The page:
In an interesting study, researchers have confirmed that the common remedy of gargling with salt water may help improve respiratory symptoms and fight Covid, helping lower hospitalisation rates.The study being presented at this year’s American College of Allergy, Asthma and Immunology (ACAAI) Annual Scientific Meeting held in California determined that both a low and high-dose saline regimen appeared to be associated with lower hospitalisation rates compared to controls in SARS-CoV-2 infections.
The team at the University of Texas between 2020 and 2022 randomly selected 58 individuals aged 18-65 years with positive PCR test for SARS-CoV-2 infection to undergo low or high-dose saline regimens for 14 days.
They were compared with a reference group of 9,398 people, who also had Covid but hadn’t been instructed to gargle or rinse nasal passages.The hospitalisation rates in the low- (18.5 per cent) and high- (21.4 per cent) saline regimens were significantly lower than in the reference population (58.8 per cent). There was no difference in hospitalisation rates in the low and high-saline regimens.
“Our goal was to examine saline nasal irrigation and gargling for possible association to improved respiratory symptoms associated with coronavirus infection,” says Jimmy Espinoza, from the varsity.
“We found that both saline regimens appear to be associated with lower hospitalisation rates compared to controls in SARS-CoV-2 infections. We hope more studies can be done to further investigate the association,” he added.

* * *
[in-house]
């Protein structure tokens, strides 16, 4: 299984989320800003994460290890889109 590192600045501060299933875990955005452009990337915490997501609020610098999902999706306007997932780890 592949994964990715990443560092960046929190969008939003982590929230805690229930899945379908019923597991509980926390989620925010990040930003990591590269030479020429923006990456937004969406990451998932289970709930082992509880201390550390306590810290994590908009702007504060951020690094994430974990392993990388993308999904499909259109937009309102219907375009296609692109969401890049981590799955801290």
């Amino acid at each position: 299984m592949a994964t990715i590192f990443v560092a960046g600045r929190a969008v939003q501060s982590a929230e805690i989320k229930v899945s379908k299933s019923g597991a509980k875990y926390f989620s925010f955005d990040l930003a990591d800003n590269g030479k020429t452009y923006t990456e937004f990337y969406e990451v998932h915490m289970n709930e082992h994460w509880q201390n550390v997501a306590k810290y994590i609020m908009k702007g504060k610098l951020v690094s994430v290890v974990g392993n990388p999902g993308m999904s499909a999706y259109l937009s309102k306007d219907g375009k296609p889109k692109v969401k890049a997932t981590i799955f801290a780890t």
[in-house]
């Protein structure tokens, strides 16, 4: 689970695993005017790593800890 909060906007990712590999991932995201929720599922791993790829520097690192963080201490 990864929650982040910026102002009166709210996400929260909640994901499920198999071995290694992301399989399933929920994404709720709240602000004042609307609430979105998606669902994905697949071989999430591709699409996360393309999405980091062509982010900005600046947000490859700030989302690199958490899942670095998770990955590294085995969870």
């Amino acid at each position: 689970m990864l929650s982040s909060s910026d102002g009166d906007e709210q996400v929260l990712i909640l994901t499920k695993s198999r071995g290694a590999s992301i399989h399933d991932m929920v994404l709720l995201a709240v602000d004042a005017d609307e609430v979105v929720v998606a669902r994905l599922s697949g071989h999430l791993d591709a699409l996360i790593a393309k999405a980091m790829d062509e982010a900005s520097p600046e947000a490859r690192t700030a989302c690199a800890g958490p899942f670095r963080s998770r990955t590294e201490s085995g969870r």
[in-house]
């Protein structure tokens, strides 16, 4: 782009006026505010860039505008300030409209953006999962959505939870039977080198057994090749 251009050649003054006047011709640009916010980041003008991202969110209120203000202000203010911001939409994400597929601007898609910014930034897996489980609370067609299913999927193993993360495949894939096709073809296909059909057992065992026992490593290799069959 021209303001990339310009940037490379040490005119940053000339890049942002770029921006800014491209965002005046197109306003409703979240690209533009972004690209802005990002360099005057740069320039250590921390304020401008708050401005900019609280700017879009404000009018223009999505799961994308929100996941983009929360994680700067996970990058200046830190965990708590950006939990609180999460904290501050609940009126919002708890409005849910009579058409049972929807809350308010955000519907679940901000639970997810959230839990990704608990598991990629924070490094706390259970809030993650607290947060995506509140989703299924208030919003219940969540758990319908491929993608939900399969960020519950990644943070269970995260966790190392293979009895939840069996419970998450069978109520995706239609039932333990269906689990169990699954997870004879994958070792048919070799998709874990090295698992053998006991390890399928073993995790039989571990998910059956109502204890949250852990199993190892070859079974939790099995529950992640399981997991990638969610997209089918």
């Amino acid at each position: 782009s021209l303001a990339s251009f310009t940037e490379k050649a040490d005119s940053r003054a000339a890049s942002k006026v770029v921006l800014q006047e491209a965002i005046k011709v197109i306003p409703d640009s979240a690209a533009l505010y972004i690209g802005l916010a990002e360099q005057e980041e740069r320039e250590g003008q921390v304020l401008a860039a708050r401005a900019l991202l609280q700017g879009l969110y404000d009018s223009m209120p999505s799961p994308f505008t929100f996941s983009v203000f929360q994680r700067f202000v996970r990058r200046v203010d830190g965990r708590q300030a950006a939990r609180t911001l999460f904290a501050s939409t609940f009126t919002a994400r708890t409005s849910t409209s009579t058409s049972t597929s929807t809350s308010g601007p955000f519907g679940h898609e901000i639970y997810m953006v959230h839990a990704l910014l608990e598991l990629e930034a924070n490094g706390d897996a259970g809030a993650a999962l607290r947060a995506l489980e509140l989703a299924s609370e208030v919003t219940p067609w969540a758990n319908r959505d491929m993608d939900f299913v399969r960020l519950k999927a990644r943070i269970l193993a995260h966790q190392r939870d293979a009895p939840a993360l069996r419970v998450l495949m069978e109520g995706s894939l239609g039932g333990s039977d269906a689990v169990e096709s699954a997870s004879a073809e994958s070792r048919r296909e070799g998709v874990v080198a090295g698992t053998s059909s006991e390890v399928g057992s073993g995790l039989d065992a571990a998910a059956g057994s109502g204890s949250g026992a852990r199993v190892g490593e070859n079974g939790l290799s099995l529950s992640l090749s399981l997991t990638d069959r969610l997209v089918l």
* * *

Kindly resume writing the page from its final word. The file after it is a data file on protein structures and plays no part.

The new study supports evidence from previous small studies that suggest that saline irrigation of the mouth and nose can reduce Covid viral load, helping remove it from the throat and nasal passages.
While infectious-disease experts have lauded the findings, they said it warrants more research and stressed that gargling and nasal washing should never be used as a substitute for vaccination or treatment with medications.
“It’s an interesting concept and idea, and a potential adjunct preventative along with other non-pharmaceutical interventions,” Peter Hotez, dean of the National School of Tropical Medicine at Baylor College of Medicine not involved in the research, was quoted as saying to Washington Post.
“However, gargling with salt water should still be considered secondary relative to the importance of having high or adequate levels of virus-neutralising antibodies from covid vaccinations,” he said.